Kermit the Frog is right when he sings that it’s not easy to be green. Wind power? Sure, but please not in my backyard, and if possible, without a concrete base. Hydropower then perhaps? Yes, but please without damaging the river landscapes. Or maybe photovoltaics? And if you could put it on roofs so that it doesn’t seal any soil, and, as in France, over already sealed car parks (the sealing of which did not cause outrage at the time)? Yes, that’s fine, but please consider the supply chains, which are very likely to end in China and are possibly stocked by raw materials that may come from regions associated with forced labour.
Ok, then let’s stick to natural gas and indirectly finance the next war, as we have done recently? Not exactly brilliant, either. LNG, that sounds great, that could be the solution? But it produces even more greenhouse gases than ordinary natural gas and comes from countries where grown men are afraid of rainbow flags. No, France is right, let’s use nuclear energy, we’ll take care of the contaminated waste by 2100 at the latest, I promise. It’s just annoying that the construction will take at least 15 years, so the window of opportunity to fight the climate crisis is already closed. It’s like planning for the third half of a football match.
Let’s face it, there is no perfect solution. Much like with almost every decision in life, with the notable exception of the choice of partner, of course. However, instead of burying our heads in the sand and waiting for death, we are in a position to choose the best possible alternative, take the future into account in our planning, and learn from past mistakes.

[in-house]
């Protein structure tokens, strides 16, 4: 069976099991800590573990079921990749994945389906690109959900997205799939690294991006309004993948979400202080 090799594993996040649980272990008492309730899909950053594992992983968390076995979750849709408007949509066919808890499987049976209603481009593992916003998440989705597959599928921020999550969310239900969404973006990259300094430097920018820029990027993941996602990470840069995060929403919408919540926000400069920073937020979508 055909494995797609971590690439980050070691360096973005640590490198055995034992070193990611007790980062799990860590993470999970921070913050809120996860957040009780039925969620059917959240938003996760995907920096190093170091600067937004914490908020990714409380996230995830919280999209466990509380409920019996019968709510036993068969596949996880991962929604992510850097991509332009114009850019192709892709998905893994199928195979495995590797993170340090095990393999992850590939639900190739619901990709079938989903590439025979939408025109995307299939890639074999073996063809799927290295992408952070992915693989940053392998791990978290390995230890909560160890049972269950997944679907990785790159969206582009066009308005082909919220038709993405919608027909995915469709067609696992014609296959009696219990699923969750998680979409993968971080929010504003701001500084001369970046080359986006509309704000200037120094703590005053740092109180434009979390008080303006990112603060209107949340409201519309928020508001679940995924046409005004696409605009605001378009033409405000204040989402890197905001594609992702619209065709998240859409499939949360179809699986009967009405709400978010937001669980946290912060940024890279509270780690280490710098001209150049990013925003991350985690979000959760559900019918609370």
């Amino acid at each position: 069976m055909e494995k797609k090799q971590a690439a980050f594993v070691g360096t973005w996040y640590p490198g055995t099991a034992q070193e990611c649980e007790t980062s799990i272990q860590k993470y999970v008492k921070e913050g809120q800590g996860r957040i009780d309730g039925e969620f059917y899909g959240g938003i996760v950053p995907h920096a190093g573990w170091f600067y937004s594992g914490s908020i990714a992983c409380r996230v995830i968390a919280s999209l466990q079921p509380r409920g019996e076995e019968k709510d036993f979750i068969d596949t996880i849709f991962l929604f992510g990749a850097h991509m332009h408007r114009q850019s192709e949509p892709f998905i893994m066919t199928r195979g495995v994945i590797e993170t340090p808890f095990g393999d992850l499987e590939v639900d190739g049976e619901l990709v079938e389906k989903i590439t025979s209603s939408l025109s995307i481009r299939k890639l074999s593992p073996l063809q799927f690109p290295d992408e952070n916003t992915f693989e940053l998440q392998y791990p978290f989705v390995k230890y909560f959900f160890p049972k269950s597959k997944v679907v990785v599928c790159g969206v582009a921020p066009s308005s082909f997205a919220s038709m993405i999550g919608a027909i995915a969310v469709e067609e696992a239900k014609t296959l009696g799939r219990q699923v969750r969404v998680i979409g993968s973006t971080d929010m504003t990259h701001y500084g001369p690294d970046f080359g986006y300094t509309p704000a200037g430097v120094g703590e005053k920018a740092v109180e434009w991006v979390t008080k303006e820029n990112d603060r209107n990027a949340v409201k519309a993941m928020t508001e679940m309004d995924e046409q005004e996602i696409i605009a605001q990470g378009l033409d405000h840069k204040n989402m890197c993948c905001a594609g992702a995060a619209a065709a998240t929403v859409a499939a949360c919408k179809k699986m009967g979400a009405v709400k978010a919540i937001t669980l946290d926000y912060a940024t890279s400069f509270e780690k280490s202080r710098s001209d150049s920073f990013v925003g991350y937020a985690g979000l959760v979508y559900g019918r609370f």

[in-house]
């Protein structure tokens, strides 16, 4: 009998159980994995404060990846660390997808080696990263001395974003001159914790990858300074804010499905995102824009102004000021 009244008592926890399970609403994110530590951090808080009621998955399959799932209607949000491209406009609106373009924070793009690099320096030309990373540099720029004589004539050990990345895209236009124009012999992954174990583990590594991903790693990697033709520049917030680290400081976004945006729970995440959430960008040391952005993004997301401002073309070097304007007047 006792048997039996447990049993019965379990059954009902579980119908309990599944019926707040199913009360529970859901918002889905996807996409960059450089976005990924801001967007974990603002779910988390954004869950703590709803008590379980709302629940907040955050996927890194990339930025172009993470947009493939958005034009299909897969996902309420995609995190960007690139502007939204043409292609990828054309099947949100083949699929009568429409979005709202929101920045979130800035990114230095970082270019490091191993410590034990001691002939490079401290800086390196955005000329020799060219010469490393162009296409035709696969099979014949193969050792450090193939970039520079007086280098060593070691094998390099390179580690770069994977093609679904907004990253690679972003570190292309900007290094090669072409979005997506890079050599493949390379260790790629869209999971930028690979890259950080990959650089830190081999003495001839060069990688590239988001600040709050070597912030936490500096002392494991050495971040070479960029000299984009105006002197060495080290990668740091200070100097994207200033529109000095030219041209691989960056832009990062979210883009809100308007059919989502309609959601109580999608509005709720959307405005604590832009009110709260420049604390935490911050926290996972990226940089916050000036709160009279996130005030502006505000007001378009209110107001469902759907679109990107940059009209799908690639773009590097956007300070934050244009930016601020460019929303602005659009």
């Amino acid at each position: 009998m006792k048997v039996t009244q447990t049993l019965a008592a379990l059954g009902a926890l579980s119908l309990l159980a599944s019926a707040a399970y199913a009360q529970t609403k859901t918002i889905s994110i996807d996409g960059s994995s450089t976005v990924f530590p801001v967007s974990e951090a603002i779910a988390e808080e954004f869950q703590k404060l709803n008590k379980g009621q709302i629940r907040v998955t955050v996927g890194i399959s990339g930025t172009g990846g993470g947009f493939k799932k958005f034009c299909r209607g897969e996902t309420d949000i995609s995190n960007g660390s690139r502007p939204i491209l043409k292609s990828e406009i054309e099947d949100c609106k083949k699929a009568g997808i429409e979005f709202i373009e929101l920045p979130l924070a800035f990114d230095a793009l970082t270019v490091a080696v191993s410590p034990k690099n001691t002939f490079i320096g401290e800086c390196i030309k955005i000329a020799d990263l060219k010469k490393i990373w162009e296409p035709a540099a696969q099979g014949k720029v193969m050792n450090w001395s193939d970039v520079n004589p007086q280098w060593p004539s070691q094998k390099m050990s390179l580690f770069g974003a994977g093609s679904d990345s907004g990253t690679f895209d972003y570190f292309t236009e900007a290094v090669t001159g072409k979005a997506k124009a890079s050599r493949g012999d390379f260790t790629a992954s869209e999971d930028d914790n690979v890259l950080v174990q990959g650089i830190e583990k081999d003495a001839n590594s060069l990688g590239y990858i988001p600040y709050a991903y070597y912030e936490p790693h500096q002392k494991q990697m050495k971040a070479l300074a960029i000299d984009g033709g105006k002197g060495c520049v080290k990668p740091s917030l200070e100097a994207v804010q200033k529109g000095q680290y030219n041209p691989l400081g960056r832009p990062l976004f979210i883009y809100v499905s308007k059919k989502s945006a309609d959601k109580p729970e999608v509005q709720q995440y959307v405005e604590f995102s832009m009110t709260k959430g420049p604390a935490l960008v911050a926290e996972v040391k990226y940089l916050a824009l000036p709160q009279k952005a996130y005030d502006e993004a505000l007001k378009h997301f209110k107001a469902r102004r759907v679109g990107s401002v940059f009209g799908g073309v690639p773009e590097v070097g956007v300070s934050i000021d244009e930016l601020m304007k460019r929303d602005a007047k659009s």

“The use of renewable energy sources remains the best (not perfect!) solution to our energy problems.”
Walter Hatak, Head of Responsible Investments
Erste Asset Management
Photo: (c) Stefan Huger
If we keep this in mind and refrain from allowing our own egotism and fossil lobbying to have a say (unlike at the most recent climate conference), the use of renewable energy sources remains the best (not the perfect (!)) solution to our energy problems (alongside research into the use of new energy sources such as hydrogen). But this time, with the political support of European market leaders. Then hopefully they will be spared the fate of the European solar industry, which drowned in the Chinese subsidy flood more than ten years ago. Moreover, this time there will be added input from the West under President Biden. Perhaps this will one day bring us the perfect, independent solution without human rights violations. Christmas is upon us.
This article is part of the ESGenius Letter on the topic of the Energy of the Future. The other articles with information and insights on sustainable energy use can be found here.
For a glossary of technical terms, please visit this link: Fund Glossary | Erste Asset Management
Prognoses are no reliable indicator for future performance.